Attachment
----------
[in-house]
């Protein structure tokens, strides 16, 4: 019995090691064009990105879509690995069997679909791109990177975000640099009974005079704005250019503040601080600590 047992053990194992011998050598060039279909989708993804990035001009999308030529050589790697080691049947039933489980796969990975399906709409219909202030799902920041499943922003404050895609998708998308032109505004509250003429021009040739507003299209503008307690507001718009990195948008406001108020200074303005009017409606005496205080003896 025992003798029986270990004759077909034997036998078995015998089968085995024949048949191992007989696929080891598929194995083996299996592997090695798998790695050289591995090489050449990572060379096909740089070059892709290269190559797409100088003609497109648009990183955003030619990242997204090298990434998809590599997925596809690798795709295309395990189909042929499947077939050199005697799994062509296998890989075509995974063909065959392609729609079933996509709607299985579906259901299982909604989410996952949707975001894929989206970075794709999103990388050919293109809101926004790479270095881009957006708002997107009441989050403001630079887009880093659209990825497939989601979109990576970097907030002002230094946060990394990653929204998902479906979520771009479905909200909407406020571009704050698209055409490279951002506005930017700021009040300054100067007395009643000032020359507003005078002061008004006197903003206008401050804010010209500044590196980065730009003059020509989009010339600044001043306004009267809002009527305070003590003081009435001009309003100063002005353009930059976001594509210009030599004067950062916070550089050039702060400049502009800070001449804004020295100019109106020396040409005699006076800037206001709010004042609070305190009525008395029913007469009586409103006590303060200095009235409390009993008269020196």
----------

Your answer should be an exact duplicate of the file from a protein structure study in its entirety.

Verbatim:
[in-house]
């Protein structure tokens, strides 16, 4: 019995090691064009990105879509690995069997679909791109990177975000640099009974005079704005250019503040601080600590 047992053990194992011998050598060039279909989708993804990035001009999308030529050589790697080691049947039933489980796969990975399906709409219909202030799902920041499943922003404050895609998708998308032109505004509250003429021009040739507003299209503008307690507001718009990195948008406001108020200074303005009017409606005496205080003896 025992003798029986270990004759077909034997036998078995015998089968085995024949048949191992007989696929080891598929194995083996299996592997090695798998790695050289591995090489050449990572060379096909740089070059892709290269190559797409100088003609497109648009990183955003030619990242997204090298990434998809590599997925596809690798795709295309395990189909042929499947077939050199005697799994062509296998890989075509995974063909065959392609729609079933996509709607299985579906259901299982909604989410996952949707975001894929989206970075794709999103990388050919293109809101926004790479270095881009957006708002997107009441989050403001630079887009880093659209990825497939989601979109990576970097907030002002230094946060990394990653929204998902479906979520771009479905909200909407406020571009704050698209055409490279951002506005930017700021009040300054100067007395009643000032020359507003005078002061008004006197903003206008401050804010010209500044590196980065730009003059020509989009010339600044001043306004009267809002009527305070003590003081009435001009309003100063002005353009930059976001594509210009030599004067950062916070550089050039702060400049502009800070001449804004020295100019109106020396040409005699006076800037206001709010004042609070305190009525008395029913007469009586409103006590303060200095009235409390009993008269020196």